Last week Ben Sandilands had a mildy interesting article in Crikey (subscription required) linking the long-running puch-up over the Tralee development to the even older and more bitter intrigues surrounding Sydney’s proposed second airport. Ben picks up on a theme that’s been mentioned by contributors here before – that of Terry Snow’s ultimate ambition being for Canberra Airport to take on the second airport role:
The extent of Snow’s ambitions have come to light in the complex and incomplete litigation between him and Sartor over noise projections and planning powers. Canberra Airport has projected that within about 10 years it will handle, between 7am and 7pm, a total of 76 takeoffs or landings by wide body jets with 250 seats or more, at least half of them in jets as big or long as any currently in service.
Including day time flights, it will average 32 movements an hour, and without a curfew, have the potential to grow to more than half Sydney’s frequency of services which is capped at 80 flights an hour between 6am and 11pm.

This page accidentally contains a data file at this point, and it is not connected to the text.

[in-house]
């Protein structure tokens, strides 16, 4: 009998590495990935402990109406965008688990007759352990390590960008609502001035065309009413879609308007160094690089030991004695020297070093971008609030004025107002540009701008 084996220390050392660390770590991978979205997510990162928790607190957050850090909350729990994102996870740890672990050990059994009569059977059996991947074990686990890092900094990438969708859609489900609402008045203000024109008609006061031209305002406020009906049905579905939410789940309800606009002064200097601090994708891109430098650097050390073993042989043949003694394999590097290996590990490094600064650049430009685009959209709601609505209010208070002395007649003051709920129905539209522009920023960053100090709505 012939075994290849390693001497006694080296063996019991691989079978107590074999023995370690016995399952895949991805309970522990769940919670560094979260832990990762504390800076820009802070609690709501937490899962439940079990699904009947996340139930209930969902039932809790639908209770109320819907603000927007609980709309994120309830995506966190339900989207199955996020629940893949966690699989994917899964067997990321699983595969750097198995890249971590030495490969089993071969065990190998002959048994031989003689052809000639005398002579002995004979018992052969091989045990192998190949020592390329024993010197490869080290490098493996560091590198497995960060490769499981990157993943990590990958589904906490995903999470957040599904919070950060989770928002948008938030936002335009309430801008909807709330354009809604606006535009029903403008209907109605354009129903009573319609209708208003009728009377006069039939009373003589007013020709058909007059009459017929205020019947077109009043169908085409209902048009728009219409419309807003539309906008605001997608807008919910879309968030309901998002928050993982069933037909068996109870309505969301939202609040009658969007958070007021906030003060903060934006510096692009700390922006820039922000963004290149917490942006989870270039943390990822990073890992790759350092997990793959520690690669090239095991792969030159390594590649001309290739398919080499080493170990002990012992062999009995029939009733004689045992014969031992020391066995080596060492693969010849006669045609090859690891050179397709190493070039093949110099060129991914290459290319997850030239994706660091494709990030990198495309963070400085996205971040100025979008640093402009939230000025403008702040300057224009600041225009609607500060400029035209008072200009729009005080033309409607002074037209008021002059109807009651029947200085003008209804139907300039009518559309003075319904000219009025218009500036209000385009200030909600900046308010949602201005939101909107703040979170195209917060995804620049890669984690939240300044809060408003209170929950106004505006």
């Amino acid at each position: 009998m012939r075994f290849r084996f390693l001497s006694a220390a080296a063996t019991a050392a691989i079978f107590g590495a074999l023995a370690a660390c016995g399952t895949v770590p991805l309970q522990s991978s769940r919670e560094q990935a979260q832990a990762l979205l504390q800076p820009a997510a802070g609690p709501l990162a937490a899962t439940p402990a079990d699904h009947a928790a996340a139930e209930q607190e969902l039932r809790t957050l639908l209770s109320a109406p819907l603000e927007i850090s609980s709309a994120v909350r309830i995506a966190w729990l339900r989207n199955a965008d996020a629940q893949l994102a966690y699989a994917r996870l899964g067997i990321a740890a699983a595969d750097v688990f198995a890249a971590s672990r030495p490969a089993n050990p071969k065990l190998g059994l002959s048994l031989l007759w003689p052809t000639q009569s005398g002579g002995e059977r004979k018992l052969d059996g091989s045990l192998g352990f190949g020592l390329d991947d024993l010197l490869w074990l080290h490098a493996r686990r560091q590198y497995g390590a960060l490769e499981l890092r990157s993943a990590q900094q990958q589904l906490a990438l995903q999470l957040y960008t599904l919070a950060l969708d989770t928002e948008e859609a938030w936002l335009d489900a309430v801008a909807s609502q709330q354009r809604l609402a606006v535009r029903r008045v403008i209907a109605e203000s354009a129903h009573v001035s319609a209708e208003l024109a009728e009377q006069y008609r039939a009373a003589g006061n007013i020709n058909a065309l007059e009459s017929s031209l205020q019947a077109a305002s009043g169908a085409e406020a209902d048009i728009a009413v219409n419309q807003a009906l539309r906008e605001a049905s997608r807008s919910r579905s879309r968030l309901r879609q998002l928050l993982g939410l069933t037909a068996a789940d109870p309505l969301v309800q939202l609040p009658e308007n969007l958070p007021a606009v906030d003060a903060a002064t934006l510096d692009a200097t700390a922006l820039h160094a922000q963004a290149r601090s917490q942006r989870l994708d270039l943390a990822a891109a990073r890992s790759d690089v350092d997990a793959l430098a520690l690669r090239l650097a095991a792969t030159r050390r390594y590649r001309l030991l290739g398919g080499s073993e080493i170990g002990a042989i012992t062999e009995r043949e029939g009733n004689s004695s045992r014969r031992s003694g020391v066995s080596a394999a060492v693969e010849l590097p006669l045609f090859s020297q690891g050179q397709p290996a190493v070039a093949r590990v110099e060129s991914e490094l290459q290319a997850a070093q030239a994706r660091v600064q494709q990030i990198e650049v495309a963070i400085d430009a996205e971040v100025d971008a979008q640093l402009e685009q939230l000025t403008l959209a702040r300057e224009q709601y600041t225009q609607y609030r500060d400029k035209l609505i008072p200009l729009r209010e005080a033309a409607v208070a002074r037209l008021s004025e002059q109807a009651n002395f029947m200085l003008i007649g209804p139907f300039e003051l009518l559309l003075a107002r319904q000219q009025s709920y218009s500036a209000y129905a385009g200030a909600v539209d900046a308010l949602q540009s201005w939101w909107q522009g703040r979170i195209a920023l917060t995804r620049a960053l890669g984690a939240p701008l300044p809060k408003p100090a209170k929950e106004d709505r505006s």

Clearly, the passengers to fill them aren’t going to come exclusively from Canberra’s one third of a million residents but Sydney’s 4 million.
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Already there is only an extra 30 minutes drive time from south-western Sydney to Canberra Airport compared to the usual grid lock and the poisonous fumes of the M5 East tunnel that gets between much of the metropolitan sprawl and Kingsford Smith Airport.
However Sandilands never explains why Frank Sartor (NSW Planning Minister) is so opposed to this eventuality? Surely this would be a politically convenient outcome for all concerned, neatly avoiding anyone actually having to build Badgery’s Creek (which appears to be considered a bit too “courageous” in the Sir Humphrey sense).
It also seems likely to me that the bulk of the load-shifting to Canberra International would be freight rather than passengers, but that’s a side issue.